Would a winter lasting 80 years be enough to appease “Global Warming Alarmists”
That’s how long two volcanic winters may have lasted after two separate explosions of the Yellowstone volcano about 630,000 years ago, the same eruptions that formed the Yellowstone caldera, and the last big eruptions of the volcano. The explosions occurred about 170 years apart and helped drop the ocean surface temperature by about 5.4 degrees.
These conclusions are the result of a detailed examination of sediments collected in Santa Barbara Basin, off the Southern California coast. By drilling into the basin’s mud, scientists from the University of California Santa Barbara could see the individual layers on an almost decade by decade basis, an amazingly detailed view.
Their research was revealed in a press release from the Geological Society of America last week.
Mention Yellowstone and volcano in the same sentence and news feeds hum, Facebook lights up with frightening posts and some websites hype a foreboding end to life on Earth. Especially in the past few months, Yellowstone’s supervolcano has garnered several such headlines.
First came a swarm of earthquakes, mostly small, that spawned theories of an impending eruption. Earthquake swarms are common in the area, hitting as many as 3,000 in 1985. The cause is either changing stresses in the vicinity of the 1959 Hebgen Lake earthquake, or it could be water or magma moving around under the surface, according to Mike Poland, a geophysicist with the U.S. Geological Survey and the scientist in charge of the Yellowstone Volcano Observatory.
Last summer’s log of earthquakes was high at 2,500, but Poland pointed out that the seismic infrastructure monitoring the Greater Yellowstone Area is also much more sensitive and yet may still be missing some smaller, more localized temblors.
Another story that grabbed attention said that NASA scientists had studied how to inject cool water into Yellowstone’s magma chamber to depressurize the system and halt an eruption, according to the BBC. The system could use venting steam to power turbines, a double benefit.
Other recent headline-capturing stories have been based on a scientific study that, taken out of context, was used by some websites to create doomsday scenarios.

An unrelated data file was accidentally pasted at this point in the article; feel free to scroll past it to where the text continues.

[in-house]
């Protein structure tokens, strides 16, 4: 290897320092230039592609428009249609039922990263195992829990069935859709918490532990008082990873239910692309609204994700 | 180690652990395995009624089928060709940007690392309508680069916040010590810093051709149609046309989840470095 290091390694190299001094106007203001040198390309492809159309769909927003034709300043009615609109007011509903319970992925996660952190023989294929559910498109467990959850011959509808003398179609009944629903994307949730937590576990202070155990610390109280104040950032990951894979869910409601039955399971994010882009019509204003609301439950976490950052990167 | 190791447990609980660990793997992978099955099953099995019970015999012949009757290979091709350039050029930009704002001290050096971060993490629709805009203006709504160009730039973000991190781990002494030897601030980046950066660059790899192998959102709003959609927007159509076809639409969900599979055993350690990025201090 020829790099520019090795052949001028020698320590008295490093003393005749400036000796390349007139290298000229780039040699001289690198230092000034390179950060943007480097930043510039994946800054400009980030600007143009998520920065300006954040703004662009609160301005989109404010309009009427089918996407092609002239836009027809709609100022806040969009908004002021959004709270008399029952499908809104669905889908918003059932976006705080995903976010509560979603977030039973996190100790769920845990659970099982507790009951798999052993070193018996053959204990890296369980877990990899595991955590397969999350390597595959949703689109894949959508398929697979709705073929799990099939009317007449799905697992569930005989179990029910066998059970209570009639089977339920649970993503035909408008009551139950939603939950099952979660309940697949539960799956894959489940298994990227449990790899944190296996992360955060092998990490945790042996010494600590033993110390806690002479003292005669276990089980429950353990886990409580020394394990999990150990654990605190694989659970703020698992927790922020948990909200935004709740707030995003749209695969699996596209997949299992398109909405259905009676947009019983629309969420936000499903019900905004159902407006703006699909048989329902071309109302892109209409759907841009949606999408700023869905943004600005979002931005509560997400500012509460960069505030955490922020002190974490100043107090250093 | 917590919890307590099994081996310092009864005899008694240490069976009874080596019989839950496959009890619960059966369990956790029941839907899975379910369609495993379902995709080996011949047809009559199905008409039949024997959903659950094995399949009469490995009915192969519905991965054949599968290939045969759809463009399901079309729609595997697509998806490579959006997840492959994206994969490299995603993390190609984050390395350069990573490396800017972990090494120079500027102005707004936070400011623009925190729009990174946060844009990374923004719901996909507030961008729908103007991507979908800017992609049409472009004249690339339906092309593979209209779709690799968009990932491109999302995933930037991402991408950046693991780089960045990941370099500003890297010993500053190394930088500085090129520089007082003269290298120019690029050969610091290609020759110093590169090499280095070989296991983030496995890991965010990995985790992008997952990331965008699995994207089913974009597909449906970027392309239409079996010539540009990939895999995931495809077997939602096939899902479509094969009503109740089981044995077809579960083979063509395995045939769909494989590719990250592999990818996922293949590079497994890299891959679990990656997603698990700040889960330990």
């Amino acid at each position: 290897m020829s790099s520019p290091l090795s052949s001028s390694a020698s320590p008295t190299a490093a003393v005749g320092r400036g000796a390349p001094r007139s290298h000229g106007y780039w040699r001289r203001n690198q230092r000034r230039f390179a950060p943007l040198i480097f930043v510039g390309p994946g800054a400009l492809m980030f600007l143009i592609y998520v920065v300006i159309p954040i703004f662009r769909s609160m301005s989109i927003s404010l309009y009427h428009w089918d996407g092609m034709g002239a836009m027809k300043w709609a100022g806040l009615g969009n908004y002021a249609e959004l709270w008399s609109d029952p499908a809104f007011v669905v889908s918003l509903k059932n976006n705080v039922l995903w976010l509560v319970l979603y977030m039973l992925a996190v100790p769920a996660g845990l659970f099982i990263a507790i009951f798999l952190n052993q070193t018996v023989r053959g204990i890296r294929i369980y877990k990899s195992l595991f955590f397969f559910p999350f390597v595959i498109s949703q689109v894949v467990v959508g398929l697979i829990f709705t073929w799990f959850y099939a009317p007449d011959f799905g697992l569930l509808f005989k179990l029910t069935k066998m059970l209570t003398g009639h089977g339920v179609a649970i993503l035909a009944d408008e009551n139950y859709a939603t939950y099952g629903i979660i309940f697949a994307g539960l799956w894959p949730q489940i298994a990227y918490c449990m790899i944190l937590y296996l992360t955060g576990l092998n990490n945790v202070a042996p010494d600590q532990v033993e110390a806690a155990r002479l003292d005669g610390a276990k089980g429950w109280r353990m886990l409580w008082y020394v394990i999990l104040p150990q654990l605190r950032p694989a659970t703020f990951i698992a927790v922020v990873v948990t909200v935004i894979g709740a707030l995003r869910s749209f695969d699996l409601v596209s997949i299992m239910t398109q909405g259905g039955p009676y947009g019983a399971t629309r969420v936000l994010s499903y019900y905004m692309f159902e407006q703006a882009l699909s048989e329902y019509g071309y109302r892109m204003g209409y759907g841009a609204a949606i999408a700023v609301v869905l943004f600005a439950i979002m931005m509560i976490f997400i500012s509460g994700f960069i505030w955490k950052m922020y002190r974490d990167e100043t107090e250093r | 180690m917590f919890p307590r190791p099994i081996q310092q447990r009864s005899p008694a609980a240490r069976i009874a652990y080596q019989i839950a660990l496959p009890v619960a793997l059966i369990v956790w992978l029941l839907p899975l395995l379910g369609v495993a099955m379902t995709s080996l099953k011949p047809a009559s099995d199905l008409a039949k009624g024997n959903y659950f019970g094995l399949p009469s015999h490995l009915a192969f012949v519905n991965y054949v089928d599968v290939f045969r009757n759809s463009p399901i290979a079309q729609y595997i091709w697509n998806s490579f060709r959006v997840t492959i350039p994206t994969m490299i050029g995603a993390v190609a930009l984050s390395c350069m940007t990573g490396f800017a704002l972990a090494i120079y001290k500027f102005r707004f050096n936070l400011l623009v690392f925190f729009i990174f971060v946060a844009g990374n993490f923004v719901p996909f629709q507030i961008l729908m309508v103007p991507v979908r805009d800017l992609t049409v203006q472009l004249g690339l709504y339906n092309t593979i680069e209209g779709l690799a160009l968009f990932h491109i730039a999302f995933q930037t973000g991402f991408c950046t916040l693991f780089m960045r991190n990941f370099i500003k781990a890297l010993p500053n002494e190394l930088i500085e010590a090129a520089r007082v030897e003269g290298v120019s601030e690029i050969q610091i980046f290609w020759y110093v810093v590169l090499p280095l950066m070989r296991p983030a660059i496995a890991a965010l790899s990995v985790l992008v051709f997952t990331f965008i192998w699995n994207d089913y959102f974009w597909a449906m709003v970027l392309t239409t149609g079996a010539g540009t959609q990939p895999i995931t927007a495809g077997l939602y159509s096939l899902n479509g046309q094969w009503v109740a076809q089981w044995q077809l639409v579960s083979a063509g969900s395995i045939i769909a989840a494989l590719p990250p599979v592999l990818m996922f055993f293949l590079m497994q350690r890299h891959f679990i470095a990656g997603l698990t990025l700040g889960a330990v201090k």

Arizona State University graduate student Hannah Shamloo, who analyzed fossilized volcanic ash from Yellowstone, reported that an injection of fresh magma into a system like Yellowstone’s — enough to cause a supereruption — could happen in decades rather than thousands of years.
“It’s shocking how little time is required to take a volcanic system from being quiet and sitting there to the edge of an eruption,” Shamloo told The New York Times.
That statement was qualified, though, with the footnote that there’s more work to do before scientists can verify a precise time scale.
Poland happened to be in the Yellowstone backcountry when that story appeared, requiring his predecessor to field calls on the subject from the national and international media. Although Poland has worked in Hawaii where volcanic eruptions can generate a lot of local interest, he said he was surprised by the “intense media focus” related to Yellowstone.
“There’s a psychology to this I didn’t expect,” he said, “which has me wanting to get more information out to the public, because it seems like the public really eats it up.”
An example of the continuing public interest Yellowstone’s plumbing can generate also came in October when University of Utah scientists published a report providing a better picture of the underground workings of Old Faithful geyser and the surrounding geyser basin. By using seismic sensors to capture faint vibrations, the researchers were able to map the hot water reservoir that supplies water to the geyser.
“The neat thing about these geyser systems is they are repeat experiences,” Poland said. “Assuming the plumbing doesn’t change, they can deploy in one area, move to another and see the same process to map out the plumbing system.”
The scientists estimated that the underground hot water reservoir — which is really a system of cracks and fractures rather than one large pool — has a diameter of about 200 meters, “a little larger than the University of Utah’s Rice-Eccles Stadium, and can hold approximately 300,000 cubic meters of water, or more than 79 million gallons,” according to a university press release.
By comparison, each eruption of Old Faithful releases around 8,000 gallons, leaving a lot in reserve.
“Although it’s a rough estimation, we were surprised that it was so large,” said doctoral student Sin-Mei Wu, the first author of the research.
Old Faithful got its name because it regularly erupts about every 44 to 125 minutes.